Do you enjoy gossiping at work?
Your answer may be a resounding “NO”! So, we have to start at the beginning before we set your diagnosis. What is gossip? Gossip is defined as "the exchange of information about other people, usually involving the sharing of unverified or false rumours and speculation."
I am perplexed each time at the level of care that goes into spreading news meticulously, with no stone left unturned. In the workplace, this can become particularly dangerous – the odd whispers in the hallways, the little messages flying across Microsoft Teams, or that post-meeting chat unpacking something that you don’t like about a person, instead of unpacking the tasks that need to be completed.
We have become so good at calling it every other thing but gossip. We say we are 'spilling the tea' or 'sharing a concern about someone' or 'expressing our thoughts'. We have come up with all sorts of decorative terms to mask what we are actually doing - character assassination.
The point is, we have all done it. We fail to see the effects it may have on people around us, and we also may easily forget how it may tarnish our own character. In the work environment, why is gossiping bad when you are the bearer of the ‘tea’? Here are a few reasons:
It ruins your professional reputation
You lose respect
You become difficult to work with
Your ethics become questionable
If I had all day, I would list more reasons, but time waits for no man and I have a couple of work deadlines.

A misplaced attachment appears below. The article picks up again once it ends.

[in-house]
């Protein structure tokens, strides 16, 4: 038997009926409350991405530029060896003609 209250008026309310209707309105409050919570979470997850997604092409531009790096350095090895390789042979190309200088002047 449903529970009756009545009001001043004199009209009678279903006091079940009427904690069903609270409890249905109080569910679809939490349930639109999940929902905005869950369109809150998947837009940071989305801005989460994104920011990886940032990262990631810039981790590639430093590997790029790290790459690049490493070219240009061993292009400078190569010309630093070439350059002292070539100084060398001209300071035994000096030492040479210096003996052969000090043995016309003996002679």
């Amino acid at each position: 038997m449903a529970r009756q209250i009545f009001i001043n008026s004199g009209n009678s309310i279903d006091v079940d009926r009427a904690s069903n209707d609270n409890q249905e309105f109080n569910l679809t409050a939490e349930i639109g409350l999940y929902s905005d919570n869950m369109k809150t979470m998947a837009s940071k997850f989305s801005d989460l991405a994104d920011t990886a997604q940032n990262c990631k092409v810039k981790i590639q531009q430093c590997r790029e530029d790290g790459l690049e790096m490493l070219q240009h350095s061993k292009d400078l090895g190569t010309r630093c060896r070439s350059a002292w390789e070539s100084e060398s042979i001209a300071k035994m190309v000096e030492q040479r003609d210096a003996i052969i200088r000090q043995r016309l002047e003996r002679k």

With your skills and expertise that you bring to the table, why are you mastering other people’s business and not your work? Did you forget that you were hired for a specific purpose and role? What does that role have to do with talking about other people behind their backs (often spreading false information)?
Gossiping creates an unhealthy culture where people feel like they cannot trust each other. When employees talk about each other behind their backs or share information about a co-worker’s personal life, this creates an atmosphere where co-workers feel like they cannot say anything because they'll be judged or criticized by their peers. Gossiping also leads to resentment between co-workers and lowers the team’s morale.
If you rely on getting your gossip fix, how can you learn to avoid partaking in such? If you are the one who ‘spills the tea’, what other productive activity can you do instead? Here are a few suggestions:
Fill that time up by listening to a podcast; reading a few pages of your favourite book; or call to check up on a friend you have not spoken to in a while. Don't call them to gossip, call them to find out if they are okay and let them update you on their life.
If you find that you are standing in a group where gossip is being spewed, remove yourself. Better yet, you can use the opportunity to let the group know that it is wrong to talk about others in that manner. This may mean that you will not be included in their little gossip huddle going forward, but it certainly helps to draw the line on what you can and cannot accept.
Find another outlet. Work can be stressful and you may have some co-workers that get on your nerves. Rather unpack that with a loved one at home or a friend that you trust, who is mature and can offer constructive guidance. Instead of it becoming a gossip session, rather ask the person for guidance on how to handle a co-worker who is difficult to work with.
Remember the value of your team. Your team is only as successful as you all make it. Gossiping will slow your team down and create a very unsafe space. Rather engage in activities that will build your team up than break it down. Spend time getting to know your colleagues, check up on them, encourage them and help them. Help to create a conducive space for your team to thrive.